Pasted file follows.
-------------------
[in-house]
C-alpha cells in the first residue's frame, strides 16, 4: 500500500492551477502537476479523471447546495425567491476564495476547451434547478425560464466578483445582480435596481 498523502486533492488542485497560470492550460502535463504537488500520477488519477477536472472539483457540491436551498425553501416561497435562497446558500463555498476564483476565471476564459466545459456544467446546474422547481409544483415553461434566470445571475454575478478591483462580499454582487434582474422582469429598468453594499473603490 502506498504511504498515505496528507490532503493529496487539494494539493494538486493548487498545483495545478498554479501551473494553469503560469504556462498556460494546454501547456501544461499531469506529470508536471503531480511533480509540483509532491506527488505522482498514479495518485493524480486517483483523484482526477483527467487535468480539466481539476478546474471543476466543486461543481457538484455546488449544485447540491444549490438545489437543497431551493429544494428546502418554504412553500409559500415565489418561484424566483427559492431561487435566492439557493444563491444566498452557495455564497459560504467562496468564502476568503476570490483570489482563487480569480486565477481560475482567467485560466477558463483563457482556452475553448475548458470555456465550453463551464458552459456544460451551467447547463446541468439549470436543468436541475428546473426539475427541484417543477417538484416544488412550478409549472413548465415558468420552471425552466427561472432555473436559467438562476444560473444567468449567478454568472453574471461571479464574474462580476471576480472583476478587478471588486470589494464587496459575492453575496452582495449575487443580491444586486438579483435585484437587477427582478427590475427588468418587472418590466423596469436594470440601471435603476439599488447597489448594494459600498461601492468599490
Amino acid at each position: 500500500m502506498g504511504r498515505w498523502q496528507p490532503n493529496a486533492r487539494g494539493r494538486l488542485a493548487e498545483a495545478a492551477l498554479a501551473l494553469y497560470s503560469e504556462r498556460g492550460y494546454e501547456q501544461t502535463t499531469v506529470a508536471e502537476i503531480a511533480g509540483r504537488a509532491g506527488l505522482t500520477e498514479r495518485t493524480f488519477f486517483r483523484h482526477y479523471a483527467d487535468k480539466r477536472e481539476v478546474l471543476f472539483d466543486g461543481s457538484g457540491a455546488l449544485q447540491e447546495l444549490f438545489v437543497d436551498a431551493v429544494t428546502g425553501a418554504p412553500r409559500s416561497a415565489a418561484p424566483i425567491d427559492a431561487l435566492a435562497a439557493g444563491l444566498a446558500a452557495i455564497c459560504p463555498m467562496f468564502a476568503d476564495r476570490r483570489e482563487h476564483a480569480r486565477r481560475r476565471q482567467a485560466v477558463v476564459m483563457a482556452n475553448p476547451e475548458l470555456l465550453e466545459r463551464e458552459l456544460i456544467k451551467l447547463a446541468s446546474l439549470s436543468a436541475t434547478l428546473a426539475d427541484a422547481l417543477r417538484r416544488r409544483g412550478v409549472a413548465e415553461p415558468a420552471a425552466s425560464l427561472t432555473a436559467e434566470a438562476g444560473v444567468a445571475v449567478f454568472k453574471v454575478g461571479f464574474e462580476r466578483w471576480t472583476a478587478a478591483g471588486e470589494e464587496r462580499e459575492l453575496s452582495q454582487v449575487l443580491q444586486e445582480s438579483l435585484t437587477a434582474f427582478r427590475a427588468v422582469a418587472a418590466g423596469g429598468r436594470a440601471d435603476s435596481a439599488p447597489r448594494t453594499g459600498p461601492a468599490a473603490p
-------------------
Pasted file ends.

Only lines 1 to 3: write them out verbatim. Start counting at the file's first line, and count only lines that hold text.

[in-house]
C-alpha cells in the first residue's frame, strides 16, 4: 500500500492551477502537476479523471447546495425567491476564495476547451434547478425560464466578483445582480435596481 498523502486533492488542485497560470492550460502535463504537488500520477488519477477536472472539483457540491436551498425553501416561497435562497446558500463555498476564483476565471476564459466545459456544467446546474422547481409544483415553461434566470445571475454575478478591483462580499454582487434582474422582469429598468453594499473603490 502506498504511504498515505496528507490532503493529496487539494494539493494538486493548487498545483495545478498554479501551473494553469503560469504556462498556460494546454501547456501544461499531469506529470508536471503531480511533480509540483509532491506527488505522482498514479495518485493524480486517483483523484482526477483527467487535468480539466481539476478546474471543476466543486461543481457538484455546488449544485447540491444549490438545489437543497431551493429544494428546502418554504412553500409559500415565489418561484424566483427559492431561487435566492439557493444563491444566498452557495455564497459560504467562496468564502476568503476570490483570489482563487480569480486565477481560475482567467485560466477558463483563457482556452475553448475548458470555456465550453463551464458552459456544460451551467447547463446541468439549470436543468436541475428546473426539475427541484417543477417538484416544488412550478409549472413548465415558468420552471425552466427561472432555473436559467438562476444560473444567468449567478454568472453574471461571479464574474462580476471576480472583476478587478471588486470589494464587496459575492453575496452582495449575487443580491444586486438579483435585484437587477427582478427590475427588468418587472418590466423596469436594470440601471435603476439599488447597489448594494459600498461601492468599490
Amino acid at each position: 500500500m502506498g504511504r498515505w498523502q496528507p490532503n493529496a486533492r487539494g494539493r494538486l488542485a493548487e498545483a495545478a492551477l498554479a501551473l494553469y497560470s503560469e504556462r498556460g492550460y494546454e501547456q501544461t502535463t499531469v506529470a508536471e502537476i503531480a511533480g509540483r504537488a509532491g506527488l505522482t500520477e498514479r495518485t493524480f488519477f486517483r483523484h482526477y479523471a483527467d487535468k480539466r477536472e481539476v478546474l471543476f472539483d466543486g461543481s457538484g457540491a455546488l449544485q447540491e447546495l444549490f438545489v437543497d436551498a431551493v429544494t428546502g425553501a418554504p412553500r409559500s416561497a415565489a418561484p424566483i425567491d427559492a431561487l435566492a435562497a439557493g444563491l444566498a446558500a452557495i455564497c459560504p463555498m467562496f468564502a476568503d476564495r476570490r483570489e482563487h476564483a480569480r486565477r481560475r476565471q482567467a485560466v477558463v476564459m483563457a482556452n475553448p476547451e475548458l470555456l465550453e466545459r463551464e458552459l456544460i456544467k451551467l447547463a446541468s446546474l439549470s436543468a436541475t434547478l428546473a426539475d427541484a422547481l417543477r417538484r416544488r409544483g412550478v409549472a413548465e415553461p415558468a420552471a425552466s425560464l427561472t432555473a436559467e434566470a438562476g444560473v444567468a445571475v449567478f454568472k453574471v454575478g461571479f464574474e462580476r466578483w471576480t472583476a478587478a478591483g471588486e470589494e464587496r462580499e459575492l453575496s452582495q454582487v449575487l443580491q444586486e445582480s438579483l435585484t437587477a434582474f427582478r427590475a427588468v422582469a418587472a418590466g423596469g429598468r436594470a440601471d435603476s435596481a439599488p447597489r448594494t453594499g459600498p461601492a468599490a473603490p